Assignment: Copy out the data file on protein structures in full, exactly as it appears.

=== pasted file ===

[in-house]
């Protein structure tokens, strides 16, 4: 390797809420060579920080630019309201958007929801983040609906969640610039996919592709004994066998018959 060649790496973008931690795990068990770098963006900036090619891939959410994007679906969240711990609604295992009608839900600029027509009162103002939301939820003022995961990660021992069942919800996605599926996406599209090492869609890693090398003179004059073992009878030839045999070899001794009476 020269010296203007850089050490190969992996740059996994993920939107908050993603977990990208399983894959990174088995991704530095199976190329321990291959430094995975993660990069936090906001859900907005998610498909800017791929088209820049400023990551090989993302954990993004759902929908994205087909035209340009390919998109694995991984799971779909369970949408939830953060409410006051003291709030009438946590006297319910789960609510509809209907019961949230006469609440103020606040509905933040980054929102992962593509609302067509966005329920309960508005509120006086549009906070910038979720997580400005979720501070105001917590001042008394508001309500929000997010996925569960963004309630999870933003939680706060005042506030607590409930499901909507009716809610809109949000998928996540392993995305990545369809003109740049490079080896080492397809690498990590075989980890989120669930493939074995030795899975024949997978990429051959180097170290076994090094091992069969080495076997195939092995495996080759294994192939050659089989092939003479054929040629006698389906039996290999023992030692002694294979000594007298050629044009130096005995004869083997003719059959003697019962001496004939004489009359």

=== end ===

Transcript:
[in-house]
């Protein structure tokens, strides 16, 4: 390797809420060579920080630019309201958007929801983040609906969640610039996919592709004994066998018959 060649790496973008931690795990068990770098963006900036090619891939959410994007679906969240711990609604295992009608839900600029027509009162103002939301939820003022995961990660021992069942919800996605599926996406599209090492869609890693090398003179004059073992009878030839045999070899001794009476 020269010296203007850089050490190969992996740059996994993920939107908050993603977990990208399983894959990174088995991704530095199976190329321990291959430094995975993660990069936090906001859900907005998610498909800017791929088209820049400023990551090989993302954990993004759902929908994205087909035209340009390919998109694995991984799971779909369970949408939830953060409410006051003291709030009438946590006297319910789960609510509809209907019961949230006469609440103020606040509905933040980054929102992962593509609302067509966005329920309960508005509120006086549009906070910038979720997580400005979720501070105001917590001042008394508001309500929000997010996925569960963004309630999870933003939680706060005042506030607590409930499901909507009716809610809109949000998928996540392993995305990545369809003109740049490079080896080492397809690498990590075989980890989120669930493939074995030795899975024949997978990429051959180097170290076994090094091992069969080495076997195939092995495996080759294994192939050659089989092939003479054929040629006698389906039996290999023992030692002694294979000594007298050629044009130096005995004869083997003719059959003697019962001496004939004489009359």